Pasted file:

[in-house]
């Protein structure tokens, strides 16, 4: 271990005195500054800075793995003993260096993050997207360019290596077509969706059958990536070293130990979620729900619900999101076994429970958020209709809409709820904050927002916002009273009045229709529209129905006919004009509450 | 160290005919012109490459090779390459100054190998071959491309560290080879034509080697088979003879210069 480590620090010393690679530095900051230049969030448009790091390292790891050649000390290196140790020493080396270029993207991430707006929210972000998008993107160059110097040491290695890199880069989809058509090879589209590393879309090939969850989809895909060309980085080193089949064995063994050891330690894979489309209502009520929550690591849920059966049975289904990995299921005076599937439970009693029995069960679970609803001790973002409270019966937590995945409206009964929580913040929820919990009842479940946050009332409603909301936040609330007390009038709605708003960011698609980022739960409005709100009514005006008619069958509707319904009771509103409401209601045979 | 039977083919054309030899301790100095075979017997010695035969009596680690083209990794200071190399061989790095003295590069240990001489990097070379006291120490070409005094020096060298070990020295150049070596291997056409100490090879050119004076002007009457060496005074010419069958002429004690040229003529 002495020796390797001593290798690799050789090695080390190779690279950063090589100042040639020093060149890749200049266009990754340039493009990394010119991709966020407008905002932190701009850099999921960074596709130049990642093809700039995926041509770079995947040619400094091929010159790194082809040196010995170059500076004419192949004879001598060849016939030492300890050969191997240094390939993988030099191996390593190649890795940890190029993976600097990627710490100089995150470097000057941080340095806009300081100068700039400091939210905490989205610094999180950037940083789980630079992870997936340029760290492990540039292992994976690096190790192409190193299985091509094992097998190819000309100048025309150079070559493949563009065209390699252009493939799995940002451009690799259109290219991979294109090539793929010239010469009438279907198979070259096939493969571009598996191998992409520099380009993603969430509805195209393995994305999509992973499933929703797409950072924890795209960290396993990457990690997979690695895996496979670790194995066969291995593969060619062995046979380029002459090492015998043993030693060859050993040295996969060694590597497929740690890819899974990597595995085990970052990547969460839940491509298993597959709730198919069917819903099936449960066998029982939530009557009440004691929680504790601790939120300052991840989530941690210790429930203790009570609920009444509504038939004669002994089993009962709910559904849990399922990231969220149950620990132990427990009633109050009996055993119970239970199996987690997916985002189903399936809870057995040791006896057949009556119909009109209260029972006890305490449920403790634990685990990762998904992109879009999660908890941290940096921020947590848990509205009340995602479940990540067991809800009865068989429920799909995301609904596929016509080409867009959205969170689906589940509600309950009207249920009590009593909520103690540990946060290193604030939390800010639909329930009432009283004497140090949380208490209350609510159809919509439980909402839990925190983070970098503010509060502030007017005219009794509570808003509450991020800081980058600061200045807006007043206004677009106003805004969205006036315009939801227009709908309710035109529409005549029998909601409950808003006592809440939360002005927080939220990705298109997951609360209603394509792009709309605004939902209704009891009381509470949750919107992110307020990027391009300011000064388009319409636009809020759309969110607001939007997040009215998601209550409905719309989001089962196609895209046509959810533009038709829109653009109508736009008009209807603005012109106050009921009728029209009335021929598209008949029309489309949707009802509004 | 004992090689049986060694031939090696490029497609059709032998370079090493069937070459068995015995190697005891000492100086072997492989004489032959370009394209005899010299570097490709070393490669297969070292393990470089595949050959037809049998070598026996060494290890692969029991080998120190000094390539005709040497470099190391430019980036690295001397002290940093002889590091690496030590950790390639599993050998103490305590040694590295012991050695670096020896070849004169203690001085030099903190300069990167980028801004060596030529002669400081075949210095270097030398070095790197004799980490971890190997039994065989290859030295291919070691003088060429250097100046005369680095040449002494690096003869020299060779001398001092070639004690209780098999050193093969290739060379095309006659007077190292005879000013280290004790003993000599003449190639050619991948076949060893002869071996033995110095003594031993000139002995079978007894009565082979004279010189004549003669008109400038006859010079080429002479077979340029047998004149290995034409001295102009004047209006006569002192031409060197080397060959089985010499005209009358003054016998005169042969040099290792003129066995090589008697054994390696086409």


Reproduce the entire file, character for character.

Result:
[in-house]
């Protein structure tokens, strides 16, 4: 271990005195500054800075793995003993260096993050997207360019290596077509969706059958990536070293130990979620729900619900999101076994429970958020209709809409709820904050927002916002009273009045229709529209129905006919004009509450 | 160290005919012109490459090779390459100054190998071959491309560290080879034509080697088979003879210069 480590620090010393690679530095900051230049969030448009790091390292790891050649000390290196140790020493080396270029993207991430707006929210972000998008993107160059110097040491290695890199880069989809058509090879589209590393879309090939969850989809895909060309980085080193089949064995063994050891330690894979489309209502009520929550690591849920059966049975289904990995299921005076599937439970009693029995069960679970609803001790973002409270019966937590995945409206009964929580913040929820919990009842479940946050009332409603909301936040609330007390009038709605708003960011698609980022739960409005709100009514005006008619069958509707319904009771509103409401209601045979 | 039977083919054309030899301790100095075979017997010695035969009596680690083209990794200071190399061989790095003295590069240990001489990097070379006291120490070409005094020096060298070990020295150049070596291997056409100490090879050119004076002007009457060496005074010419069958002429004690040229003529 002495020796390797001593290798690799050789090695080390190779690279950063090589100042040639020093060149890749200049266009990754340039493009990394010119991709966020407008905002932190701009850099999921960074596709130049990642093809700039995926041509770079995947040619400094091929010159790194082809040196010995170059500076004419192949004879001598060849016939030492300890050969191997240094390939993988030099191996390593190649890795940890190029993976600097990627710490100089995150470097000057941080340095806009300081100068700039400091939210905490989205610094999180950037940083789980630079992870997936340029760290492990540039292992994976690096190790192409190193299985091509094992097998190819000309100048025309150079070559493949563009065209390699252009493939799995940002451009690799259109290219991979294109090539793929010239010469009438279907198979070259096939493969571009598996191998992409520099380009993603969430509805195209393995994305999509992973499933929703797409950072924890795209960290396993990457990690997979690695895996496979670790194995066969291995593969060619062995046979380029002459090492015998043993030693060859050993040295996969060694590597497929740690890819899974990597595995085990970052990547969460839940491509298993597959709730198919069917819903099936449960066998029982939530009557009440004691929680504790601790939120300052991840989530941690210790429930203790009570609920009444509504038939004669002994089993009962709910559904849990399922990231969220149950620990132990427990009633109050009996055993119970239970199996987690997916985002189903399936809870057995040791006896057949009556119909009109209260029972006890305490449920403790634990685990990762998904992109879009999660908890941290940096921020947590848990509205009340995602479940990540067991809800009865068989429920799909995301609904596929016509080409867009959205969170689906589940509600309950009207249920009590009593909520103690540990946060290193604030939390800010639909329930009432009283004497140090949380208490209350609510159809919509439980909402839990925190983070970098503010509060502030007017005219009794509570808003509450991020800081980058600061200045807006007043206004677009106003805004969205006036315009939801227009709908309710035109529409005549029998909601409950808003006592809440939360002005927080939220990705298109997951609360209603394509792009709309605004939902209704009891009381509470949750919107992110307020990027391009300011000064388009319409636009809020759309969110607001939007997040009215998601209550409905719309989001089962196609895209046509959810533009038709829109653009109508736009008009209807603005012109106050009921009728029209009335021929598209008949029309489309949707009802509004 | 004992090689049986060694031939090696490029497609059709032998370079090493069937070459068995015995190697005891000492100086072997492989004489032959370009394209005899010299570097490709070393490669297969070292393990470089595949050959037809049998070598026996060494290890692969029991080998120190000094390539005709040497470099190391430019980036690295001397002290940093002889590091690496030590950790390639599993050998103490305590040694590295012991050695670096020896070849004169203690001085030099903190300069990167980028801004060596030529002669400081075949210095270097030398070095790197004799980490971890190997039994065989290859030295291919070691003088060429250097100046005369680095040449002494690096003869020299060779001398001092070639004690209780098999050193093969290739060379095309006659007077190292005879000013280290004790003993000599003449190639050619991948076949060893002869071996033995110095003594031993000139002995079978007894009565082979004279010189004549003669008109400038006859010079080429002479077979340029047998004149290995034409001295102009004047209006006569002192031409060197080397060959089985010499005209009358003054016998005169042969040099290792003129066995090589008697054994390696086409």